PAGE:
BIO | ARCHIVE


As a rookie, Bryan Stork became an absolutely vital part of New England's offensive line. (Jim Rogash/Getty Images)

As a rookie, Bryan Stork became an absolutely vital part of New England’s offensive line. (Jim Rogash/Getty Images)

As training camp approaches, we’€™ll offer a position-by-position breakdown of the 2015 Patriots. We started with the wide receivers and moved on to the tight ends. Now, it’s the offensive line.

Depth chart: David Andrews (rookie), Tre Jackson (rookie), Chris Barker, Marcus Cannon, Cameron Fleming, Caylin Hauptmann, Josh Kline, Shaq Mason (rookie), Bryan Stork, Ryan Wendell, Jordan Devey, Nate Solder, Sebastian Vollmer.

THREE THINGS WE KNOW

1. While there are other players with more experience in the system, the new leader of the line is Bryan Stork. The FSU product, who remains the spiritual descendent of Logan Mankins (right down to the occasionally questionable facial hair, the nasty attitude and preternatural skill set), stepped into the center spot last year as a rookie and immediately stabilized the line. There were some durability issues as the season went on (he missed the AFC title game with a knee injury, and he was actually listed as questionable in the days leading up to the Super Bowl), but he was far and away the pick for New England’s Rookie of the Year in 2014. As long as he stays healthy, there’s no reason to think that Stork won’t be the Patriots’ franchise center for the next decade.

2. Nate Solder probably deserves a pass for any issues he may have had last season. The left tackle out of Colorado appeared to struggle at times over the course of 2014, but still managed to hold up well while protecting Tom Brady‘s blind side over the course of the season, and earned his first Super Bowl ring along the way. But in hindsight, the news that he had been treated for testicular cancer last spring means he fundamentally gets a mulligan for what happened in 2014. Bottom line? Solder isn’t the sort to make excuses, but we’ll give him an out here. Given a clean bill of health, we fully expect Solder to return to the same high-level status he enjoyed over the course of his first three seasons in the NFL.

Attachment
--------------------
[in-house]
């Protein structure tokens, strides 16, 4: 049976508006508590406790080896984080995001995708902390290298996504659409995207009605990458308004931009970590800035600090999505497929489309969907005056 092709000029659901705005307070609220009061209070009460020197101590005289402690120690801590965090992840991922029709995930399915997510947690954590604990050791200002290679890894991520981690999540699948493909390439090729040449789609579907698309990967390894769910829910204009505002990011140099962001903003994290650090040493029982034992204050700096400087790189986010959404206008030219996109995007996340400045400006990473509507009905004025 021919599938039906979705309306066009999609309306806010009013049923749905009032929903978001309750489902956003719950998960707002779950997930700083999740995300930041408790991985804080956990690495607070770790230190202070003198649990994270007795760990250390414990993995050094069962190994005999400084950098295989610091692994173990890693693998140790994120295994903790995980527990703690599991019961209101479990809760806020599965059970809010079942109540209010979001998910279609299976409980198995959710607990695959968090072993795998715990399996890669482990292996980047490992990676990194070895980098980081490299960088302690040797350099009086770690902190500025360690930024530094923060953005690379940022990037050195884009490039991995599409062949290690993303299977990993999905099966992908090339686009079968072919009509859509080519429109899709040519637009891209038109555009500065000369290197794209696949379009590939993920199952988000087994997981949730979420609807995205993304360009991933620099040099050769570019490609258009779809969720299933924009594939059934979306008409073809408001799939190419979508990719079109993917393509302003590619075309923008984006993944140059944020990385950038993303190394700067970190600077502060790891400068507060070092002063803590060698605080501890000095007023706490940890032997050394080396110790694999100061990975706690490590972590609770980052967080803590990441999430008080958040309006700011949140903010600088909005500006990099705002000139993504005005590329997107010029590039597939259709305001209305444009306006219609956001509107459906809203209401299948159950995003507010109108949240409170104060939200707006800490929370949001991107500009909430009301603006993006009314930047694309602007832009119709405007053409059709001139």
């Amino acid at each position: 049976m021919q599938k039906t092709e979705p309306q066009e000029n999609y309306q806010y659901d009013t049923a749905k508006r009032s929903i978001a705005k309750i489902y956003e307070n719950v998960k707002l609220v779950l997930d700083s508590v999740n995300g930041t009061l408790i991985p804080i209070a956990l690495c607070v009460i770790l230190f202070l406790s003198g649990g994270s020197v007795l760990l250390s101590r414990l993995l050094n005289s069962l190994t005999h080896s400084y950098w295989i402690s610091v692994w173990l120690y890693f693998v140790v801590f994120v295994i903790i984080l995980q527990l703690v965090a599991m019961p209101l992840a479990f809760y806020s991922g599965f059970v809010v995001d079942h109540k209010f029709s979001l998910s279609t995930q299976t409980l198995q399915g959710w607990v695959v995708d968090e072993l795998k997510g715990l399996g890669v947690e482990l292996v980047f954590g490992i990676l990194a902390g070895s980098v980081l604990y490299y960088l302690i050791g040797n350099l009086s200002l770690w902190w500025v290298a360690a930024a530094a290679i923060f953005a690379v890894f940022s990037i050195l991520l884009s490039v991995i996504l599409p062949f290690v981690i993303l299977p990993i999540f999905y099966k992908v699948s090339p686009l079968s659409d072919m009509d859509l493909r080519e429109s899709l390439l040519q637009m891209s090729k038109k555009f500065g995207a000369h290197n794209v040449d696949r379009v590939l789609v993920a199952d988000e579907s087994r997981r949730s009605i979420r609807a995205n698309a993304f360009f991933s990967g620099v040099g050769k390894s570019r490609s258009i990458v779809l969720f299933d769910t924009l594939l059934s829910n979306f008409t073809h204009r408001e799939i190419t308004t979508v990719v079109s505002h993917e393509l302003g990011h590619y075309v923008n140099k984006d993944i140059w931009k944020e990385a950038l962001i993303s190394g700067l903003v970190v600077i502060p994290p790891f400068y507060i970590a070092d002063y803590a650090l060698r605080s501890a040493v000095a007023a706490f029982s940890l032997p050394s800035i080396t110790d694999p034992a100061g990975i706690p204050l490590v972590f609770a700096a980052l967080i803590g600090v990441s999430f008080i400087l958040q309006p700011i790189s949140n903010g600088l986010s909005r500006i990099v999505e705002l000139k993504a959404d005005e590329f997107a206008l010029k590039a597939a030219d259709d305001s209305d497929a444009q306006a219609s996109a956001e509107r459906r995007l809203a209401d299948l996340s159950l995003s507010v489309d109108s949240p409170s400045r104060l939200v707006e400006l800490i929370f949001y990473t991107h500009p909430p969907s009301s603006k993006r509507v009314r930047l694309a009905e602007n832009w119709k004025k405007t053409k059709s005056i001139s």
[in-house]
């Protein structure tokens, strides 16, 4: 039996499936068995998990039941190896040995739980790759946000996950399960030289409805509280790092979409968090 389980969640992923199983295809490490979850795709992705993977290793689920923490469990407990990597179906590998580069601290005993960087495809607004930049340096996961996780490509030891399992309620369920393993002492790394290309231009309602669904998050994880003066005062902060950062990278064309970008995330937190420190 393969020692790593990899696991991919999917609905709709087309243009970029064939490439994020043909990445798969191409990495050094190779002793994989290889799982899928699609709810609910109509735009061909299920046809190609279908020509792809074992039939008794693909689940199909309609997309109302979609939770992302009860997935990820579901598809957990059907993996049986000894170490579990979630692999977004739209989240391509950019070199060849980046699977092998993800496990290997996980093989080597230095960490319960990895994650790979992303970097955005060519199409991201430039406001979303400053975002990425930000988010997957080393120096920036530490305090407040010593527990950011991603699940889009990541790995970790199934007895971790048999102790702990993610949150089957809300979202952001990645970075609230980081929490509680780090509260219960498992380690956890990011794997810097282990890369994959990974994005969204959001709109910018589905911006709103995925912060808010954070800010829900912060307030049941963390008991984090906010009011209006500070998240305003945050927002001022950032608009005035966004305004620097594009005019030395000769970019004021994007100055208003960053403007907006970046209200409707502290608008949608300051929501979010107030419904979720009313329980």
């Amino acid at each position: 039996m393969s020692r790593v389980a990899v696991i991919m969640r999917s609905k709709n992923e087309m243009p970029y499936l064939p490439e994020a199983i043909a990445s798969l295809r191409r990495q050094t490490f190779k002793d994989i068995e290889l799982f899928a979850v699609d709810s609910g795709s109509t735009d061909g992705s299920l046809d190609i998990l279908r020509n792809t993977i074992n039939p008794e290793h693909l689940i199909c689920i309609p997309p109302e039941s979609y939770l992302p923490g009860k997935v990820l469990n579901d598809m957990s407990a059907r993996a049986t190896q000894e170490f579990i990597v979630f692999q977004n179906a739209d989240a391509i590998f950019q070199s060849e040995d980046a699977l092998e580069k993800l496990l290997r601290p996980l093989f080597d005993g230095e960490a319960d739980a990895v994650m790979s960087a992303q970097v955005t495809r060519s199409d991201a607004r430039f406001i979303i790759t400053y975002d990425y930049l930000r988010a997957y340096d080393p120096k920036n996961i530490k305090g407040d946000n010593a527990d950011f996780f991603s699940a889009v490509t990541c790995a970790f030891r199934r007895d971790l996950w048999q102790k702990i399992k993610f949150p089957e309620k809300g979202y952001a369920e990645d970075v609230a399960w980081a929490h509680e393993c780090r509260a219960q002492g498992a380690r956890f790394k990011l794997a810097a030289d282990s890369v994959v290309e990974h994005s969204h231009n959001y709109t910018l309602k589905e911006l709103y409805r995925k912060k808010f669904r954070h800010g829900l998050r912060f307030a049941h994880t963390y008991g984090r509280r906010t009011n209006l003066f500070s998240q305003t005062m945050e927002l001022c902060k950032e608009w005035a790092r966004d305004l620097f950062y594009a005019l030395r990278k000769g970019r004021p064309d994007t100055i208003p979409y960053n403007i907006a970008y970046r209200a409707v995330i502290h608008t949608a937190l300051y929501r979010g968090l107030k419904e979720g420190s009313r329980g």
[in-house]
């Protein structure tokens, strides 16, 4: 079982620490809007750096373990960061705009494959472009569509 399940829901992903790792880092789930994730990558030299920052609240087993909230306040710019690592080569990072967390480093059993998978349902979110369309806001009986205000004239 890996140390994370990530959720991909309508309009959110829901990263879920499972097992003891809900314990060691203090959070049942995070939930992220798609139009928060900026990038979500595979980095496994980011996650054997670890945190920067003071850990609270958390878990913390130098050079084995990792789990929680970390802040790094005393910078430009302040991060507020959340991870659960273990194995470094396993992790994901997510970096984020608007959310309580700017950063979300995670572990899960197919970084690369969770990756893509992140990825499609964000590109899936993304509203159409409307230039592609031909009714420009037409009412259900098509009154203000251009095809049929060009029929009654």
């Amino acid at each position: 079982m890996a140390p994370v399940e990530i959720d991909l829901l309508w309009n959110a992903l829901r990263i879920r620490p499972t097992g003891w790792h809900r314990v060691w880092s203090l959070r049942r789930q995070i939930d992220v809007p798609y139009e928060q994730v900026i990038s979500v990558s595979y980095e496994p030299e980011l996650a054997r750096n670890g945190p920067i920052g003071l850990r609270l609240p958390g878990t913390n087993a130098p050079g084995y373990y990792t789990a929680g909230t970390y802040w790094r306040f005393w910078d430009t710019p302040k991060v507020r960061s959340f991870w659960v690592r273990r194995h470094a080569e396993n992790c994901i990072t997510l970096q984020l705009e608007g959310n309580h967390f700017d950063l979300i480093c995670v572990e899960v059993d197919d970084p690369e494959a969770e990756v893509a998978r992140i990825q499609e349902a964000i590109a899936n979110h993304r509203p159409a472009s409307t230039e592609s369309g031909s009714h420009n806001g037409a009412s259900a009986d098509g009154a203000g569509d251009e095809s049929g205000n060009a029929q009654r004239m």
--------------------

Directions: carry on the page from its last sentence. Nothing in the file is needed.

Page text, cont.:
3. While there are some questions about how he reacts under pressure, Tom Brady still remains really good at gauging the state of the New England offensive line. We’ve hit on this many times over the last few years, but it’s tough trying to quantify good offensive line play — in many cases, you don’€™t necessarily need the five best pure linemen. Instead, it’€™s the five who work the best as a unit, so it takes time to find the best combinations. While the Patriots were going through those issues at the start of the 2014 season, one of the things that appeared to help turn things around (in addition to the evolution of Stork) was a concerted effort from Brady to speed up his release times. It’s important to remember that things vary from week-to-week depending on opponent, scheme and personnel, but looking at Brady’s release times over the course of the 2014 season, it was clear that getting the ball out fast in the passing game was a real point of emphasis for the New England offense. (For a deeper dive into those numbers from last season, check out Ryan Hannable’s excellent story here.)

THREE QUESTIONS

1. How are the Patriots going to replace Dan Connolly? The retirement of Connolly likely opens the door for one of the youngsters — either Jackson or Shaq Mason — to step in immediately at the left guard position. Jackson is probably more prepared for the gig, as he worked more at guard over the course of his college career in the Florida State offense, while Mason was a guard for a run-based scheme at Georgia Tech. At the same time, don’t discount the versatility that some of the already established veterans have in the system, including Ryan Wendell (last year’s starting right guard can play both guard spots, as well as center), Marcus Cannon (who has played both guard and tackle in his professional career) and Cameron Fleming (who played tackle last year, but has reportedly spent time this offseason working out at guard). There are lots of questions here, and hopefully, things will become clearer this summer.

2. Where will Cameron Fleming end up playing? The 6-foot-6, 325-pounder out of Stanford is one of many versatile New England offensive linemen. He played tackle in college, but served as an extra lineman/tight end/tackle eligible several times over the course of the 2014 campaign, most notably in the November win over the Colts where he had a remarkable 37 snaps at the position. His presence brought a physical edge to the Patriots’ offensive line, allowing New England to bully the Indy run defense to the tune of a season-high 246 rushing yards as a team. Looking forward, he could serve as the backup swing tackle. There’s also the possibility he figures into the mix for one of the guard positions. Regardless, his performance as a rookie could portend an even bigger role in some capacity in 2015.